On TikTok, they don’t show victims for exhibitionist purposes like on Instagram; rather, they perform victimisation, disclosing their faces and bodies as sufferers of conflict. Instead of depicting the conventional imagery of injured or dead bodies of Palestinians, many users opted for artistic renditions, symbolising the inflicted violence upon them.

For Palestinians, any ban on TikTok would deprive them of daily and accessible visibility to a nation yearning for recognition, in a territory where their existence is constantly contested.

Don’t anticipate Palestinian users easily migrating to a different platform, as the notion of home for them is in a perpetual state of flux, with many already grappling to find a stable sense of belonging in the real world.

However, this does not apply solely to Palestinian users.

The language of activism on TikTok extends beyond Palestinians with countless users striving to bring their struggles into the public eye, to educate others and aspire for justice.

TikTok has been instrumental in mobilising passionate advocates who use their skills on the platform to fight for social issues like race, gender, class, elections and climate change.

If TikTok was taken away, it could disrupt the work of those advocates and potentially lead to a sense of disenfranchisement, hindering users’ ability to actively engage in political discussions and current affairs.

A ban would sever an essential connection point between the online and offline worlds for an entire generation of users.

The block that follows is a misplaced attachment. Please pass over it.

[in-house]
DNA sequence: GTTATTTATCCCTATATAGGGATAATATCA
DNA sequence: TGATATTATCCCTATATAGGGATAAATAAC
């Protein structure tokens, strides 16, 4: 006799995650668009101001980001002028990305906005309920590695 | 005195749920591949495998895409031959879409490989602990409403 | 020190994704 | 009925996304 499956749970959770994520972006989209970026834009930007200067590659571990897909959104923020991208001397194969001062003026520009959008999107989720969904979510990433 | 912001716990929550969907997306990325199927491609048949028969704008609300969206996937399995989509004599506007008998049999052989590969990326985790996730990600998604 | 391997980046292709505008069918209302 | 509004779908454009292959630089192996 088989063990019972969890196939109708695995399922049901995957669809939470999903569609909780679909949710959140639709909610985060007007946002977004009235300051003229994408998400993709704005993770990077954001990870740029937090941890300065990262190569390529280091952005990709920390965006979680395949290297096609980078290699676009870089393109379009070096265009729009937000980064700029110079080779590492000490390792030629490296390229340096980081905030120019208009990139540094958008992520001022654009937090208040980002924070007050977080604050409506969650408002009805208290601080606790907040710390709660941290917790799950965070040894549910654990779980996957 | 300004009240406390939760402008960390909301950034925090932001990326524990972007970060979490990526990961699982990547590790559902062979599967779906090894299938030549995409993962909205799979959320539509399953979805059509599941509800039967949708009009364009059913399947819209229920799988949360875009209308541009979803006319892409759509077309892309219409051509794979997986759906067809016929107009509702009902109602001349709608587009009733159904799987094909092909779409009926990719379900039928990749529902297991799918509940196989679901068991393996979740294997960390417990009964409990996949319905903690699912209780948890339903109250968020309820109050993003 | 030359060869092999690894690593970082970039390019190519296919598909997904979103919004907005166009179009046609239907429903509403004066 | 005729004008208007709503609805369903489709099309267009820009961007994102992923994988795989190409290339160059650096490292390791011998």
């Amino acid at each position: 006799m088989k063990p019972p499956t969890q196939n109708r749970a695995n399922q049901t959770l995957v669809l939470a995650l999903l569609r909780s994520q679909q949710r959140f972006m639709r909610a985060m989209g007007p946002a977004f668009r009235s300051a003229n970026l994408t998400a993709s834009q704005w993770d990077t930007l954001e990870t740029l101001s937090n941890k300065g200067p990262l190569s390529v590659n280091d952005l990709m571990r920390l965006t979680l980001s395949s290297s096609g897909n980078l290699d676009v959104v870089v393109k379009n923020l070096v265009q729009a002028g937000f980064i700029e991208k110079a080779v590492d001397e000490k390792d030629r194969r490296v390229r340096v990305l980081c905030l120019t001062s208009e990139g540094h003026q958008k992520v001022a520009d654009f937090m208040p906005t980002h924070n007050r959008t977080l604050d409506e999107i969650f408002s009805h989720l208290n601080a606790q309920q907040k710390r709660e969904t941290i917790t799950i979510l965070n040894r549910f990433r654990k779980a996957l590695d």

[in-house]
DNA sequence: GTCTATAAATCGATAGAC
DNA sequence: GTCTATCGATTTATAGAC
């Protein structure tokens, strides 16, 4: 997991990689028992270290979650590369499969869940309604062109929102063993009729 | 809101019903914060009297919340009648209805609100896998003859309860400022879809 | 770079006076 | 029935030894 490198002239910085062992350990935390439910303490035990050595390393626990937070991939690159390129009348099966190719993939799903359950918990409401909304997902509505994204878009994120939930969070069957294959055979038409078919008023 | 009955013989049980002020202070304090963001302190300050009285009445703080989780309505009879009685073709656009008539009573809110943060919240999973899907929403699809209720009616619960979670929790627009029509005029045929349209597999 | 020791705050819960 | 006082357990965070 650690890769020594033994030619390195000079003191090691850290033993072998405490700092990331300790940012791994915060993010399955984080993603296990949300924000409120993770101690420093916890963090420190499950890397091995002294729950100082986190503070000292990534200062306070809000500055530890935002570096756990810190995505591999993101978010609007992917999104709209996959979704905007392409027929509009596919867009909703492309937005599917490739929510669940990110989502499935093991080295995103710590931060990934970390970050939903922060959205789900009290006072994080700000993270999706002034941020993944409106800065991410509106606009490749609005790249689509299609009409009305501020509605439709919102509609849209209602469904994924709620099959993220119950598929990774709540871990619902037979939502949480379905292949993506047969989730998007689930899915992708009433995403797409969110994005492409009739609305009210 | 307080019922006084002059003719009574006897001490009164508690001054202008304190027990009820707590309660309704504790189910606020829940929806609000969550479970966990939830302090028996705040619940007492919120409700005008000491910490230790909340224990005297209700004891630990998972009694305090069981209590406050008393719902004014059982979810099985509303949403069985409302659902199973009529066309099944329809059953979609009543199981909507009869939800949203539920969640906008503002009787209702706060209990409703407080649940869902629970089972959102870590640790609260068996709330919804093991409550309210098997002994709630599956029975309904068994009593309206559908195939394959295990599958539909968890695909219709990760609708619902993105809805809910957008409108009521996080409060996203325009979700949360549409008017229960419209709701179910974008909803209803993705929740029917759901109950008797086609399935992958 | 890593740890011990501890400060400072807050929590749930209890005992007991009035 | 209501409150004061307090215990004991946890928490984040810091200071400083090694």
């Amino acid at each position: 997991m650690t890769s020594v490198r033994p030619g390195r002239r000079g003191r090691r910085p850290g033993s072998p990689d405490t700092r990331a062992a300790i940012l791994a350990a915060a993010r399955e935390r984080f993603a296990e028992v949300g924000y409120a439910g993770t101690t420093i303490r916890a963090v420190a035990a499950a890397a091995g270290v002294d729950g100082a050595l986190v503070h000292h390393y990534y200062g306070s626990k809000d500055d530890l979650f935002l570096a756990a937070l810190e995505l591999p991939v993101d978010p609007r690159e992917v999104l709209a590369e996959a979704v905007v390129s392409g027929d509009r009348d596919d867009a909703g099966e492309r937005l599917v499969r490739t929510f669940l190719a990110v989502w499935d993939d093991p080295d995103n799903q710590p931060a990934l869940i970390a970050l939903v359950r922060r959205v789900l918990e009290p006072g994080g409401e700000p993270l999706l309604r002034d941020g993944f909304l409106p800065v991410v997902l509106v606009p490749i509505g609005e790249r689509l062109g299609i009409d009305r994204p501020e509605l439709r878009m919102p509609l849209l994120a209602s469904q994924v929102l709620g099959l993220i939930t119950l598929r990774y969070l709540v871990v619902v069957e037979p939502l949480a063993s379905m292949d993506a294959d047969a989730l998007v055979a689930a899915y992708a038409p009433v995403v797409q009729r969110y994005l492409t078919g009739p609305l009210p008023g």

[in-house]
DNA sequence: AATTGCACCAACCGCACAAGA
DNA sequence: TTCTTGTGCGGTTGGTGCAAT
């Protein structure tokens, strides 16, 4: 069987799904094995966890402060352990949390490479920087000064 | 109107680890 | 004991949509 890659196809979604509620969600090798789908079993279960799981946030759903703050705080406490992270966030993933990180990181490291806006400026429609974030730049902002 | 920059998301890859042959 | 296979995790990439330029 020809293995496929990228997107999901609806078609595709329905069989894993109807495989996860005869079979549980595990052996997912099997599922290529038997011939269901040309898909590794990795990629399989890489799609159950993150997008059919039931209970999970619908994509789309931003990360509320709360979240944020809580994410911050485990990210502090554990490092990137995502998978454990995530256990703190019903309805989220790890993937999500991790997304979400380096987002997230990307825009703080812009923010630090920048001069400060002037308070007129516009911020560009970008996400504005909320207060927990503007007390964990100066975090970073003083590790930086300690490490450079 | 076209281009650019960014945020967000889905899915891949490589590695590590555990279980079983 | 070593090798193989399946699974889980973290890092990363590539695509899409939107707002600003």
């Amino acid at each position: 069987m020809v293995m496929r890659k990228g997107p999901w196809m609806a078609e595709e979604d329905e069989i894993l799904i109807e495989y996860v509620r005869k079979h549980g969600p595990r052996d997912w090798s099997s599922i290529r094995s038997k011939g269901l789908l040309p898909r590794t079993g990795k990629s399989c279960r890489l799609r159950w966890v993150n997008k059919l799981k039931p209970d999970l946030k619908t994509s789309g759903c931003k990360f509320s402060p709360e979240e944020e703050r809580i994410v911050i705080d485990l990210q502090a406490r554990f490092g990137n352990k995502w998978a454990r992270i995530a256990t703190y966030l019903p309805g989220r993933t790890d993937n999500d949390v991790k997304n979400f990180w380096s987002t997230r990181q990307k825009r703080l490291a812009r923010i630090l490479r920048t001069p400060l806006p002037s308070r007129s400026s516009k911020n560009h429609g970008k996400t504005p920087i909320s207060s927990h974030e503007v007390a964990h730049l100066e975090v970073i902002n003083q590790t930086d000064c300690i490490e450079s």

Within TikTok’s vibrant network of “universes,” it serves as a platform for the amplification of marginalised voices and underrepresented communities, including regions that often go unnoticed in the West, such as the #AfricanNative movement, allowing them to take centre stage on the devices of millions around the world.

Although this exposure comes at a price and often invites hateful speech, many take that risk, for a chance to tell their own story which has historically been suppressed or overlooked.

To uncritically align with moral panic demanding a TikTok ban is to disregard the broader context.

TikTok is merely a symptom of the larger issue including data harvesting and user privacy across platforms, as well as the influence of American legislation.

Enforcing a ban would inevitably cause casualties, with the democratic principles of freedom of expression being among the first, dragging down the users along with them.

Tom Divon is a PhD student at the Department of Journalism and Communication at the Hebrew University in Jerusalem, Israel. His research focuses on digital culture, platform affordances, and user-generated content. Specifically, he explores TikTok’s socio-political subcultures and their potential for education in three areas: (1) TikTok users’ engagement with history education, (2) TikTok users’ performative combat against antisemitism and hate speech and (3) TikTok users’ memetic participation in nationalism-driven conflicts, with a focus on Palestinian resistance.

Twitter: @TomDivon

Originally published under Creative Commons by 360info™.

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Authors
Tom Divon
The Hebrew University of Jerusalem

Editor
Chris Bartlett
Deputy Editor, 360info Asia-Pacific